To help investors keep up with the markets, we present our ETF Scorecard. The Scorecard takes a step back and looks at how various asset classes across the globe are performing. The weekly performance is from last Friday’s open to this week’s Thursday close.
- A key vote in the British Parliament to approve a Brexit deal negotiated by Prime Minister Theresa May failed to get the necessary support, as largely expected. May lost the vote by a big margin, plunging the U.K. into uncertainty. The European Union ruled out reopening negotiations, but May is holding talks with opposition parties to end the deadlock. Progress is slow, though.
- The G20 conference kicked off in Tokyo with a speech by Japanese Finance Minister Taro Aso. The official urged the Group of 20 major economies to renew their cooperation against protectionism.
- U.S. consumer price index fell 0.1% in December month-over-month, the first drop in nine months. Year-over-year, the CPI was up 1.9%, declining from 2.2% in November.
- U.K. inflation grew 2.1% in December compared to the same period last year, hitting a two-year low. Last time the U.K. saw lower inflation was in February 2017, when overall prices were rising due to Brexit.
- European CPI was also on a downtrend. Eurozone inflation rose 1.6% in December compared to the same period last year, below expectations of 1.7%. Final core CPI advanced 1%, in line with expectations but well below European Central Bank’s target.
- U.S. crude oil inventories dipped 2.7 million barrels in the January 11 week, the sixth consecutive week with no growth.
- U.S. unemployment claims came in at 213,000 for the week ended January 12, declining from 216,000 in the prior week.
Risk Appetite Review
- Markets rallied again this week.
- Risk assets (SPHB ) gained 3.08%, as investors continued to buy into the broad-based recovery.
- The broad market (SPY ) was the worst performer, however, advancing 2.61%.
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Major Index Review
- Major indexes were all up, with their performance roughly similar.
- Small-cap stocks (IWM ) were again the best performers for the week, rising 2.65%.
- Europe and Australasia (EFA ) was the only asset that posted gains below 1% for the week.
- Emerging markets (EEM ) retained its best-performer status for the rolling month, jumping 5.57%.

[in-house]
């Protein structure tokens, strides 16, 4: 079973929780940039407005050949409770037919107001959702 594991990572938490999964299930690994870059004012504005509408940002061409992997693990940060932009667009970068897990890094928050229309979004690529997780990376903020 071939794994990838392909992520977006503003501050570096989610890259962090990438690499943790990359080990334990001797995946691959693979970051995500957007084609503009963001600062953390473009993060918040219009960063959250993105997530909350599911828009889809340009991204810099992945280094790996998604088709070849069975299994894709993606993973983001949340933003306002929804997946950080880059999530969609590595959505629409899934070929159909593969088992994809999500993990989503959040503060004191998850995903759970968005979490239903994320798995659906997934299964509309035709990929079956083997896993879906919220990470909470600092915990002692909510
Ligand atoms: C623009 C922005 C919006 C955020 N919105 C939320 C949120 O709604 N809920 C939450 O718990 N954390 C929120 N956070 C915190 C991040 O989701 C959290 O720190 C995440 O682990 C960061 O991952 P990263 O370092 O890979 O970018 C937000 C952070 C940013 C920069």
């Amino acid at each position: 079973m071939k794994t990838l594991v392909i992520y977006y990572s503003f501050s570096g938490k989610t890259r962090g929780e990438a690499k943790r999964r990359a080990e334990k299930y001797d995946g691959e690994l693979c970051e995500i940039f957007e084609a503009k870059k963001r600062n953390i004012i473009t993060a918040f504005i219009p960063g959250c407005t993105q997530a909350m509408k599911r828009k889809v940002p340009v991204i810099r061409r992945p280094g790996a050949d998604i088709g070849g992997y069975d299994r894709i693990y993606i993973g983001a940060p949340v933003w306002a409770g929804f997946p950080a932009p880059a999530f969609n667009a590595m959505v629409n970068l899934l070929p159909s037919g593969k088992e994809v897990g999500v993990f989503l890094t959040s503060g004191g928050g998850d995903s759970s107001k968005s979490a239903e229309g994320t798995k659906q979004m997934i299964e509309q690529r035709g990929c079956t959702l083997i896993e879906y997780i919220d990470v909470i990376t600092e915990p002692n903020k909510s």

- The S&P 500 (SPY ) was the worst monthly performer from this pack as well, up just 2.24%.
To see how these indices performed over the past year, check out ETF Scorecard: January 11 Edition
- The financial sector (XLF ) was the best performer both for the week and the rolling month, surging 5.23% and 5.88%, respectively. Financials were already priced for weakness, but a fresh stimulus from China combined with strong results by some U.S. banks improved the sentiment.
- At the other side of the spectrum is utilities (XLU ), which gained 0.53% for the week and dropped 4% for the rolling month.
Foreign Equity Review
- Russia (RSX ) again posted the best performance for the week, advancing 2.26%.
- Germany (EWG ) was the only faller from the pack, down 0.34%.
- India (EPI ) posted the weakest gains for the rolling month, up 0.49%.
- Finally, Brazil (EWZ ) skyrocketed 14.23% for the rolling month, as investors cheered the economic reforms promised by newly appointed President Jair Bolsonaro.
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- Commodities were mixed.
- Amid improving investor sentiment, silver (SLV ) was the worst performer for the week, down 0.75%. However, silver remains the best performer for the rolling month, up 5.96%, on par with oil (USO ).
- Natural gas (UNG ), which has been extremely volatile in recent weeks, surged 12.18% for the week. Yet, the commodity remains the worst monthly performer, down 5.26%.
- The British pound (FXB ) gained 1.69% this week, as investors were pleased to hear that May’s Brexit deal was voted down by Parliament. One of the main scenarios is that the U.K. keeps close ties to the European Union, particularly if the Parliament takes over Brexit negotiations.
- Meanwhile, the European shared currency (FXE ) was the worst weekly performer, dropping 1.82%.
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Disclosure: No positions at time of writing.